Issue 11 of Smoke: a London Peculiar.
52 pages of text and b/w images.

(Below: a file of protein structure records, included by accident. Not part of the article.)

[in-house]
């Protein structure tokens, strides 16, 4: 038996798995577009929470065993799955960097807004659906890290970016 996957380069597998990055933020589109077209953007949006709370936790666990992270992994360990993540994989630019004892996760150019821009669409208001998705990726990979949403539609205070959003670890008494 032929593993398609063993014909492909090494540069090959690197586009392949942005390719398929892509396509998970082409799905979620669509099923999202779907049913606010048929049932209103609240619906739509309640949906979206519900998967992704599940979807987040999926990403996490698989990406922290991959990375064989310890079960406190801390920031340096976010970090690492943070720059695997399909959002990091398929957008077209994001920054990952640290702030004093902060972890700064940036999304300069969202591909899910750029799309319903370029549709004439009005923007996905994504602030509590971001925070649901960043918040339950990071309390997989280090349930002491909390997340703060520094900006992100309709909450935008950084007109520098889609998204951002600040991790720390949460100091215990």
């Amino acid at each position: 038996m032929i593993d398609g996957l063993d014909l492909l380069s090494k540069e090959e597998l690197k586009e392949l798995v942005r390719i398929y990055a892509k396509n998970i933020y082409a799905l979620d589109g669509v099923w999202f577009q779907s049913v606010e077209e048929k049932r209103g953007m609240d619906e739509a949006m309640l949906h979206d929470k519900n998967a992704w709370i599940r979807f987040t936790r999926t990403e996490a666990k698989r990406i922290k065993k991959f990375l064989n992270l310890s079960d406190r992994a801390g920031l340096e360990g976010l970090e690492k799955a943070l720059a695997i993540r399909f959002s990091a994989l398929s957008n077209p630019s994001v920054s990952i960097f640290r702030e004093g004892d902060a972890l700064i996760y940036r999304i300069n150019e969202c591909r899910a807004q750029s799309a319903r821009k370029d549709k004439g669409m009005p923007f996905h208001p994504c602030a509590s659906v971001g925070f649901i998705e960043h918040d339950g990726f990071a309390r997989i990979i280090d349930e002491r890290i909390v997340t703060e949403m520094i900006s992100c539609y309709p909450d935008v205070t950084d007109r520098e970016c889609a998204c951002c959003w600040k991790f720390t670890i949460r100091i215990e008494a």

Four on the sea floor – the king of the deep lets his jive do the talking. It’s a small world – we consider the basic idea behind the desktop globe. Fifteen men on a dead man’s chest – an old‑time pirate recalls the lack of chairs in Wapping pubs before gentrification, ahhrrr. Clip joint Flipper – how a lovable aquatic mammal ended up doing X-rated live shows. “It’s like finding out the Big Apple is just a Cox’s Orange Pippin” – a native New Yorker worries he may be secretly Canadian. Warts and all – why unprotected sex with roundheads is a no-no. One day my plinth will come – a Victorian gentleman arranges delivery of his own saucy memorial. Cultural Desert Island Discs – Peter Ackroyd picks the eight records he’d like with him on the Isle of Dogs. 84, Charing Cross Road – we list 100 London streets in order of usefulness. Yo ho ho and a bottle of rum – an old-time pirate complains that in dockside pubs these days rum is just a mixer, and there’s no yo ho ho at all, ahhrrr. William Blake – poet, mystic, nudist. Burger Flipper – how a lovable aquatic mammal ended up working in McDonald’s. Plinth of Darkness – 20ft Beelzebub in Trafalgar Square is “multi-faithism gone mad”, says Boris. If a train stops at Penge West but no one gets off, does it make any sense? – Southern Trains explain Zen thinking behind new winter timetable. Archway – demon-spewing hellmouth, or just bad Sixties town planning? From Pugwash to Mouthwash – an old-time pirate visits the dentist and says ahhrrr. If punk’s not dead, why do all these men in leather jackets smell so funny? – a woman in heels dreams of anarchy. Flipper Burger – how a lovable aquatic mammal ended up replacing the Filet-o-Fish. Plinth Buster – former ska legend gets a job breaking up unwanted statuary.